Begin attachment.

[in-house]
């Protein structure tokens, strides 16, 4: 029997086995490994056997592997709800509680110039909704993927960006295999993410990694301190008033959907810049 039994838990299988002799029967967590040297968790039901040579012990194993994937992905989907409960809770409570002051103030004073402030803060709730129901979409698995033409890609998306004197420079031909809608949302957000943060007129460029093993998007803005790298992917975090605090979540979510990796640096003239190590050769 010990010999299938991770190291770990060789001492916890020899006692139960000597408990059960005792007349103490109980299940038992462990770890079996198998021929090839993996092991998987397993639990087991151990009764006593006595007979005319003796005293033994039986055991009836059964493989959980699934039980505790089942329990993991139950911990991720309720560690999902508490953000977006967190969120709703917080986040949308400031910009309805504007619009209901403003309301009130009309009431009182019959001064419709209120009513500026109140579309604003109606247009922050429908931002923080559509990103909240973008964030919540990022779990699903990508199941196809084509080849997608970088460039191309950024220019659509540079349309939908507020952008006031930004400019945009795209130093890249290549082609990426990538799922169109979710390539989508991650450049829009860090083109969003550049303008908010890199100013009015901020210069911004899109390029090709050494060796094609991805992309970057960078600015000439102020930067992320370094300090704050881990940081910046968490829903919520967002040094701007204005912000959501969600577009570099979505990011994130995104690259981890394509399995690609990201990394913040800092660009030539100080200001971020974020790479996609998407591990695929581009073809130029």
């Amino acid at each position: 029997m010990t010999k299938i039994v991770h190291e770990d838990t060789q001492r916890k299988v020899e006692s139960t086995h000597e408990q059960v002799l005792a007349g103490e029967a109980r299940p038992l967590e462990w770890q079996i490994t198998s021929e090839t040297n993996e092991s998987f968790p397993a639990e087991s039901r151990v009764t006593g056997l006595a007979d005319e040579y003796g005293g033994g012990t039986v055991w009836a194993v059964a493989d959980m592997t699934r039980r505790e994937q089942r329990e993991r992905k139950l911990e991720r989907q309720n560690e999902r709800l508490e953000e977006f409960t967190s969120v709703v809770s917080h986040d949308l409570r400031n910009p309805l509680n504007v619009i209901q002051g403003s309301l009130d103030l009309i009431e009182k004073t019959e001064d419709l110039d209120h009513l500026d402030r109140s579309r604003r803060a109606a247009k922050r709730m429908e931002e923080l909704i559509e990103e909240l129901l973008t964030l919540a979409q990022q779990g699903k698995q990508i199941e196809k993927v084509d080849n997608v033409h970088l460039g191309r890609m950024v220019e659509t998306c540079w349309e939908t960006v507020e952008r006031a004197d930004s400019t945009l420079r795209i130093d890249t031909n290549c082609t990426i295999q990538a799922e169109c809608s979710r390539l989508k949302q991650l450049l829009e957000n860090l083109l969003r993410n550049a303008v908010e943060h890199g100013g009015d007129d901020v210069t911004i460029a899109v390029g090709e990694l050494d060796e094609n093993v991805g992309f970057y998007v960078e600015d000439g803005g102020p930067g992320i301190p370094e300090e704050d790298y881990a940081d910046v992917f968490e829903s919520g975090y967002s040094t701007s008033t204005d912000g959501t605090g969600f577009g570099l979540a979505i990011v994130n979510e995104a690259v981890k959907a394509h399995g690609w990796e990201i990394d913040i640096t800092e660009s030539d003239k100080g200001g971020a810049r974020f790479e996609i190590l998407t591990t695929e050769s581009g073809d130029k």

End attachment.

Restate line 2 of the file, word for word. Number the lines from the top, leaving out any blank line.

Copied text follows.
């Protein structure tokens, strides 16, 4: 029997086995490994056997592997709800509680110039909704993927960006295999993410990694301190008033959907810049 039994838990299988002799029967967590040297968790039901040579012990194993994937992905989907409960809770409570002051103030004073402030803060709730129901979409698995033409890609998306004197420079031909809608949302957000943060007129460029093993998007803005790298992917975090605090979540979510990796640096003239190590050769 010990010999299938991770190291770990060789001492916890020899006692139960000597408990059960005792007349103490109980299940038992462990770890079996198998021929090839993996092991998987397993639990087991151990009764006593006595007979005319003796005293033994039986055991009836059964493989959980699934039980505790089942329990993991139950911990991720309720560690999902508490953000977006967190969120709703917080986040949308400031910009309805504007619009209901403003309301009130009309009431009182019959001064419709209120009513500026109140579309604003109606247009922050429908931002923080559509990103909240973008964030919540990022779990699903990508199941196809084509080849997608970088460039191309950024220019659509540079349309939908507020952008006031930004400019945009795209130093890249290549082609990426990538799922169109979710390539989508991650450049829009860090083109969003550049303008908010890199100013009015901020210069911004899109390029090709050494060796094609991805992309970057960078600015000439102020930067992320370094300090704050881990940081910046968490829903919520967002040094701007204005912000959501969600577009570099979505990011994130995104690259981890394509399995690609990201990394913040800092660009030539100080200001971020974020790479996609998407591990695929581009073809130029």